Details zur Publikation

Referenztyp Zeitschriften
DOI / URL Link
Titel (primär) Global alliance against chronic respiratory diseases demonstration project: aerosol pollution and its seasonal peculiarities in primary schools of Vilnius
Autor Prokopciuk, N.; Franck, U.; Dudoitis, V.; Tarasiuk, N.; Juskiene, I.; Cepuraite, D.; Staras, K.; Valiulis, A.; Ulevicius, V.; Valiulis, A.;
Journal / Serie Chinese Medical Journal
Erscheinungsjahr 2020
Department IMMU;
Band/Volume 133
Heft 13
Sprache englisch;
POF III (gesamt) F11; T42;
Keywords Children; Indoor aerosol; Pollution levels; Primary school; Systematic and occasional sources; Ventilation
Abstract

Background 

The growing public health concern caused by non-communicable diseases in urban surroundings cannot be solved by health care alone; therefore – a multidisciplinary approach is mandatory. This study aimed to evaluate the airborne aerosol pollution level in primary schools as possible factor influencing origin and course of the diseases in children.

Methods 

Seasonal aerosol particle number concentration (PNC) and mass concentration (PMC) were studied in the randomly selected eleven primary schools in the Lithuanian capital, Vilnius, as model of a middle-size Eastern European city. Total PNC in the size range from 0.01 to >1.0 μm in diameter was measured using a condensation particle counter. Using an optical particle sizer, PNC was measured and PMC estimated for particles from 0.3 to 10.0 μm. A descriptive statistics was used to estimate the aerosol pollution levels.

Results 

During all seasons, local cafeterias in the absence of ventilation were the main sources of the elevated levels of indoor PMC and PNC (up to 97,500 particles/cm3). The other sources of airborne particulates were the children's activity during the lesson breaks with PMC up to 586 μg/m3. Soft furniture, carpets in the classrooms and corridors were responsible for PMC up to 200 μg/m3. Outdoor aerosol pollution (up to 18,170 particles/cm3) was higher for schools in city center. Elevated air pollution in classrooms also resulted from intermittent sources, such as construction work during classes (200–1000 μg/m3) and petrol-powered lawn trimmers (up to 66,400 particles/cm3).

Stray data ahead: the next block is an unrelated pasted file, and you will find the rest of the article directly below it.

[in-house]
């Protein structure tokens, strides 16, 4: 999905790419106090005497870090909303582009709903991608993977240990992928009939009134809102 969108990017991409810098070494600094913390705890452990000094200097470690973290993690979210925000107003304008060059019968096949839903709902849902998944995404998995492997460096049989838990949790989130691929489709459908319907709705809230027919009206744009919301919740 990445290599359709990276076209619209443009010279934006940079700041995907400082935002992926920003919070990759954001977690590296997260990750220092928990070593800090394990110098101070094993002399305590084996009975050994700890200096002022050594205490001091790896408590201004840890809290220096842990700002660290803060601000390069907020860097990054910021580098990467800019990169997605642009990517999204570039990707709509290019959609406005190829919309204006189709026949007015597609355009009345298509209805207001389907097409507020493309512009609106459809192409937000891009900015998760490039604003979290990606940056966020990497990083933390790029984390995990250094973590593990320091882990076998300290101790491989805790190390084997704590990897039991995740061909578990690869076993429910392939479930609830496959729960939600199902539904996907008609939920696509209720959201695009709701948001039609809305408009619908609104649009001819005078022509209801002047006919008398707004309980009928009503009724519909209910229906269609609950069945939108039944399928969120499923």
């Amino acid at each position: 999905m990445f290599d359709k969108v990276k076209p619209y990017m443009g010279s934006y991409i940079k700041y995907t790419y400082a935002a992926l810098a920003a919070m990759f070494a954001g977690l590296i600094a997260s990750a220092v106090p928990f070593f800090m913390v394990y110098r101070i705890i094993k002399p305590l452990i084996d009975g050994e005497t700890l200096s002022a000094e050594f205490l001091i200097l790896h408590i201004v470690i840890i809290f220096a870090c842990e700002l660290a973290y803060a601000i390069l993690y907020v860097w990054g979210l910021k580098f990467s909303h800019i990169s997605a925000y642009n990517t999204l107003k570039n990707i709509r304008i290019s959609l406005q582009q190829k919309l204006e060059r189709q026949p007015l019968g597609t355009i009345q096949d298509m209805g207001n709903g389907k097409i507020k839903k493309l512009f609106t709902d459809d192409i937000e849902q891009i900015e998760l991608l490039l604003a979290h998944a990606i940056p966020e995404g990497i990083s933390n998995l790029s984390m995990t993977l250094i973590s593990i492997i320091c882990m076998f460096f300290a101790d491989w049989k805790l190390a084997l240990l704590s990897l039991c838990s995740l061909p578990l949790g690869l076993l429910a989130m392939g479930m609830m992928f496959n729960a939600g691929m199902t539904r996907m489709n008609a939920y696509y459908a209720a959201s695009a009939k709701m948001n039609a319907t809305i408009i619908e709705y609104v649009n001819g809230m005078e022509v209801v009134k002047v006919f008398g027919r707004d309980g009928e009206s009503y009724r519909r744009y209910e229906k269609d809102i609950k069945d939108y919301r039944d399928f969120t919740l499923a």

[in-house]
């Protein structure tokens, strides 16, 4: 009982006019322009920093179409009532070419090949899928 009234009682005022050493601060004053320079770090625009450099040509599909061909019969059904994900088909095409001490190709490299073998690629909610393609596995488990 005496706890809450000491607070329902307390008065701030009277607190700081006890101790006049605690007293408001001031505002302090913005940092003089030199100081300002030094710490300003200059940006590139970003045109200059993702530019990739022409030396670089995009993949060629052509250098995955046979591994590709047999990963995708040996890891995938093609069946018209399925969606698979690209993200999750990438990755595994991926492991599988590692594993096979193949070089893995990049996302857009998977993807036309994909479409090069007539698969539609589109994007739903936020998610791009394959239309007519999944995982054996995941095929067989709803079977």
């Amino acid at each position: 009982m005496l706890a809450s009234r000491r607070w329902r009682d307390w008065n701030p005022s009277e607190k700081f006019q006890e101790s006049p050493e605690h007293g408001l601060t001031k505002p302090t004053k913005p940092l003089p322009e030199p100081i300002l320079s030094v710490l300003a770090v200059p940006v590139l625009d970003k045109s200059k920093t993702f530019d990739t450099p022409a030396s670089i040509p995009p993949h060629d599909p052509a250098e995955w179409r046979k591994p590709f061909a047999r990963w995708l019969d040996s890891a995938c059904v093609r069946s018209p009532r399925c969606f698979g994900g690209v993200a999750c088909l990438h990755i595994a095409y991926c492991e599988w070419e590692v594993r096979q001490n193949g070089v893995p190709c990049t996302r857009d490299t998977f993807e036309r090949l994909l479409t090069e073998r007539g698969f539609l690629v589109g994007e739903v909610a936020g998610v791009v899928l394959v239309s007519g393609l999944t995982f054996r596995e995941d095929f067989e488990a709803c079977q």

Conclusion 

The results of our survey show that even in a relatively low polluted region of Eastern Europe there are big differences in aerosol pollution within middle-size city. Additional efforts are needed to improve air quality in schools: more frequent wet cleaning, monitoring the operation of ventilation systems, a ban on construction works during school year, on a use or sandblasting mechanisms in the neighborhood of schools.

 

ID 23266
dauerhafte UFZ-Verlinkung https://www.ufz.de/index.php?en=20939&ufzPublicationIdentifier=23266
Prokopciuk, N., Franck, U., Dudoitis, V., Tarasiuk, N., Juskiene, I., Cepuraite, D., Staras, K., Valiulis, A., Ulevicius, V., Valiulis, A. (2020):
Global alliance against chronic respiratory diseases demonstration project: aerosol pollution and its seasonal peculiarities in primary schools of Vilnius
Chin. Med. J. 133 (13), 1516 - 1525